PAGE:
So to begin, I wish to refer to a study done by Hans Romjin where he showed that the percentage of fat vs. CHO used did indeed decrease as a person’s percentage of VO2 max increased. This means that the more intense the workout, the lower the percentage of body fat your body relied on for energy. The study showed that at 65% of your VO2 max, the subjects’ energy came from approximately 60% fat and 40% CHO. As your intensity increased, the reliance on body fat decreased to 30% and your CHO increased to 70%. Now it seems first hand that this would support the “fat burning zone” theory, however you have to understand why your body does this.

Body fat stored in the body provides an immense amount of potential energy. However, the drawback is that it takes a very long time to breakdown and may not be the most efficient depending on the intensity you are exercising. Therefore, as intensity increases, your body’s demand for immediate energy for work is extremely high. Your body’s ability to breakdown body fat in order provide your body with energy is not quick enough to supply the short term energy demand and therefore your body’s reliance on fat for energy decreases. However, although the percentage of body fat decreases you have to understand this VERY IMPORTANT point, and that is that the OVERALL kCal/KG/min burned during high intensity exercise is higher than moderate intensity. What does this mean? It means that although your body relies more on fat for fuel at moderate intensity exercise (higher percentage of fat vs. CHO), the overall amount of calories burned at high intensity exercise still burns more body fat (gross) even if the relative percentage of fat vs CHO is lower.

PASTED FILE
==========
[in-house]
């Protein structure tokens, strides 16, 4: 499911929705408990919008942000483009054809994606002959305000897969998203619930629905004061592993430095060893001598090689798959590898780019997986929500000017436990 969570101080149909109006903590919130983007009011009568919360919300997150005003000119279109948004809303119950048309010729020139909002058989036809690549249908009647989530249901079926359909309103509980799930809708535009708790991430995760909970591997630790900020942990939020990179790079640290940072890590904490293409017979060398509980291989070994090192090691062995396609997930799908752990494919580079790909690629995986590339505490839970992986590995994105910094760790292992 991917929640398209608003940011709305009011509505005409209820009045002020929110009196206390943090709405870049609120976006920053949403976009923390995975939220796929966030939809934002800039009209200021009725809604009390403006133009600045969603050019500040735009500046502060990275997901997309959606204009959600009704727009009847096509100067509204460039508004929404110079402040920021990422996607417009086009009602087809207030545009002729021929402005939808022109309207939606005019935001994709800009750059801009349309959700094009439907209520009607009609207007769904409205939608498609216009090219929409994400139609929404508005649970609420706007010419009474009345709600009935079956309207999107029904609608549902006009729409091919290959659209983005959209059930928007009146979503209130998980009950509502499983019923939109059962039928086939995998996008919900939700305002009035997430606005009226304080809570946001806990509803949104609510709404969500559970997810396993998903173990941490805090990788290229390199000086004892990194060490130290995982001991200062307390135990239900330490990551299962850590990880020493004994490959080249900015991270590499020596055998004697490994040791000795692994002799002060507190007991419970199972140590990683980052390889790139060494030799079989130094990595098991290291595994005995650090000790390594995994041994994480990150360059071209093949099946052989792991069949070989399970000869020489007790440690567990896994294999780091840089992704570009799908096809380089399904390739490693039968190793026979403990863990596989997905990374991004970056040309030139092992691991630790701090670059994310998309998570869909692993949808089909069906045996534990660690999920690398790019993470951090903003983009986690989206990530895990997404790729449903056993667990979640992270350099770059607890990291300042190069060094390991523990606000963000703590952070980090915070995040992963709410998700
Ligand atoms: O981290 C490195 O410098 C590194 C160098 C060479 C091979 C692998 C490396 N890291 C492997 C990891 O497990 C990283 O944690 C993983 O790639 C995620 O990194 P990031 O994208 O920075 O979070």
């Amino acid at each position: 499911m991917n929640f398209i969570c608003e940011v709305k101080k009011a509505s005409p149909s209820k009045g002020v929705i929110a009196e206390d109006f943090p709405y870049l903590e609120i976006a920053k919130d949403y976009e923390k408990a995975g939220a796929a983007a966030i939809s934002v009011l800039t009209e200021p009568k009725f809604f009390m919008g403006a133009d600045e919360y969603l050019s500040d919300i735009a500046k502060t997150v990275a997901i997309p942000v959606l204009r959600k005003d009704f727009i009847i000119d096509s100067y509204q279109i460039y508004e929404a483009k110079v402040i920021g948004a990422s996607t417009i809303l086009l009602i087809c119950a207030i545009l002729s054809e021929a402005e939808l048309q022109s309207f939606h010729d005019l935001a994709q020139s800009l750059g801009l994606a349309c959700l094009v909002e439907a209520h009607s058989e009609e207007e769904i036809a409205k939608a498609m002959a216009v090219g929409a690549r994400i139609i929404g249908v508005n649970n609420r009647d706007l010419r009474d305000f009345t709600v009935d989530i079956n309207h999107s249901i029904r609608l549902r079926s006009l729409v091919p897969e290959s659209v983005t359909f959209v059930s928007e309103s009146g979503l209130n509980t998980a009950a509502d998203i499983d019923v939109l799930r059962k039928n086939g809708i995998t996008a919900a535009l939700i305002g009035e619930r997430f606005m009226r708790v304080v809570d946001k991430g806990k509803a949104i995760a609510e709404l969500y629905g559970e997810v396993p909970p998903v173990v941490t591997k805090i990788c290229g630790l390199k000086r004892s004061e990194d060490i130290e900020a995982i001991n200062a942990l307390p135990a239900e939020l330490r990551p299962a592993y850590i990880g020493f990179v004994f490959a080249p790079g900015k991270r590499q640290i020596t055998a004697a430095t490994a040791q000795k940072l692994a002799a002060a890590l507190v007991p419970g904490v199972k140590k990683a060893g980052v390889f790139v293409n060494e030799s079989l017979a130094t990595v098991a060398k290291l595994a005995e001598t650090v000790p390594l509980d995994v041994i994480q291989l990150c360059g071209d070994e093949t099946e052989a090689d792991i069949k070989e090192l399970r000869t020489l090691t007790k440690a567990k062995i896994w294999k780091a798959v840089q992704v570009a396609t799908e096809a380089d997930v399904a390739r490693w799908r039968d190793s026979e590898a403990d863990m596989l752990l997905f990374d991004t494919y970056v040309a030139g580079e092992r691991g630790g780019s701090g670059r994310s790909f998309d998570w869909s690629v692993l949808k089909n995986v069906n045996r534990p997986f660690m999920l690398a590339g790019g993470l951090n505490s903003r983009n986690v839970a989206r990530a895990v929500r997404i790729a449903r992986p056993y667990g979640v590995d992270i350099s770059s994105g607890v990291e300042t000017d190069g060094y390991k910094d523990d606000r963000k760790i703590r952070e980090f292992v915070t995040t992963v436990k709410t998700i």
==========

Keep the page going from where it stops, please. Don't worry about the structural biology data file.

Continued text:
Well I hope that clears things up a bit, as I have been receiving TONS of articles and people referring me to sites telling me running long distances is counter productive to weight loss. I also want to remind you that it is presumptuous to assume that everyone on a treadmill is aiming to lose weight. Remember boys and girls, not everyone trains for the same thing or wants the same thing. Most importantly when you train your body, you must also train your mind and think critically.

Happy training everyone!

From,

Team Fit & Fed

Fit & Fed T Shirt Contest Winner Drew Weber!!

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Congratulations goes out to Drew Weber for winning our Fit & Fed T Shirt contest and winning a $100 Nike Gift Card!! Thanks also goes out to ALL of you for your continued support of Fit & Fed and your own personal perseverance in reaching your own individual fitness goals!!

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See you all very soon and Happy training everyone!!

Sincerely,

The Fit & Fed Team!

Fit & Fed`s Zacchaeus Chan doing a quick workout between stacks of paperwork

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Hey everyone!

Watch Fit & Fed`s Zacchaeus Chan fit in a quick work out only a few days after he came back from China to help him get over his jetlag.

Watch the video here on Youtube:

If you have any questions or comments, please leave one below or email the team at info@fitfed.com.

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Thanks again for dropping by!!

Sincerely,

The Fit & Fed Team